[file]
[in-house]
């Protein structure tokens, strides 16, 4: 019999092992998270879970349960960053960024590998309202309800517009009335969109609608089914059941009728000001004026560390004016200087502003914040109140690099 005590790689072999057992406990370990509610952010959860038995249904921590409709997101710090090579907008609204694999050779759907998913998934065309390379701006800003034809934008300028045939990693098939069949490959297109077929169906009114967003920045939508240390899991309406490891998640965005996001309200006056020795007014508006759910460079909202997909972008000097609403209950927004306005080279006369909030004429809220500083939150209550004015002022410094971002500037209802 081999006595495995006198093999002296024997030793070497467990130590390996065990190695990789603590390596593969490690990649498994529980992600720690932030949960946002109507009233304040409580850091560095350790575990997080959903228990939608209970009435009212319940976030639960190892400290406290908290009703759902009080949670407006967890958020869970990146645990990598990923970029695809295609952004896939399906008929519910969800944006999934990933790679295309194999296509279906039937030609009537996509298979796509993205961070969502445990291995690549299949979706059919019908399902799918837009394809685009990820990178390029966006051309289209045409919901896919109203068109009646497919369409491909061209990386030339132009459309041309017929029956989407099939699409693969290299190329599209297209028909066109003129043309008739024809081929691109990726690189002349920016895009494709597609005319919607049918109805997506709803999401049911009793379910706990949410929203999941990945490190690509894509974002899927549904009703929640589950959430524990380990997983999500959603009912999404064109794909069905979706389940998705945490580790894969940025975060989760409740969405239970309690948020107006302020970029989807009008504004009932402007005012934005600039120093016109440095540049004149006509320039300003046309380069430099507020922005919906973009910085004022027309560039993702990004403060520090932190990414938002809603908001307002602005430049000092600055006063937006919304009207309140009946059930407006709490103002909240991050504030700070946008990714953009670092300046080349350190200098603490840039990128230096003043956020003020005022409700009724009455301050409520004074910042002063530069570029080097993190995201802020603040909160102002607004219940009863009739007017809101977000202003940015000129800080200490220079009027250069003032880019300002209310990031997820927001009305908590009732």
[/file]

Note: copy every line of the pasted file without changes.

[in-house]
């Protein structure tokens, strides 16, 4: 019999092992998270879970349960960053960024590998309202309800517009009335969109609608089914059941009728000001004026560390004016200087502003914040109140690099 005590790689072999057992406990370990509610952010959860038995249904921590409709997101710090090579907008609204694999050779759907998913998934065309390379701006800003034809934008300028045939990693098939069949490959297109077929169906009114967003920045939508240390899991309406490891998640965005996001309200006056020795007014508006759910460079909202997909972008000097609403209950927004306005080279006369909030004429809220500083939150209550004015002022410094971002500037209802 081999006595495995006198093999002296024997030793070497467990130590390996065990190695990789603590390596593969490690990649498994529980992600720690932030949960946002109507009233304040409580850091560095350790575990997080959903228990939608209970009435009212319940976030639960190892400290406290908290009703759902009080949670407006967890958020869970990146645990990598990923970029695809295609952004896939399906008929519910969800944006999934990933790679295309194999296509279906039937030609009537996509298979796509993205961070969502445990291995690549299949979706059919019908399902799918837009394809685009990820990178390029966006051309289209045409919901896919109203068109009646497919369409491909061209990386030339132009459309041309017929029956989407099939699409693969290299190329599209297209028909066109003129043309008739024809081929691109990726690189002349920016895009494709597609005319919607049918109805997506709803999401049911009793379910706990949410929203999941990945490190690509894509974002899927549904009703929640589950959430524990380990997983999500959603009912999404064109794909069905979706389940998705945490580790894969940025975060989760409740969405239970309690948020107006302020970029989807009008504004009932402007005012934005600039120093016109440095540049004149006509320039300003046309380069430099507020922005919906973009910085004022027309560039993702990004403060520090932190990414938002809603908001307002602005430049000092600055006063937006919304009207309140009946059930407006709490103002909240991050504030700070946008990714953009670092300046080349350190200098603490840039990128230096003043956020003020005022409700009724009455301050409520004074910042002063530069570029080097993190995201802020603040909160102002607004219940009863009739007017809101977000202003940015000129800080200490220079009027250069003032880019300002209310990031997820927001009305908590009732």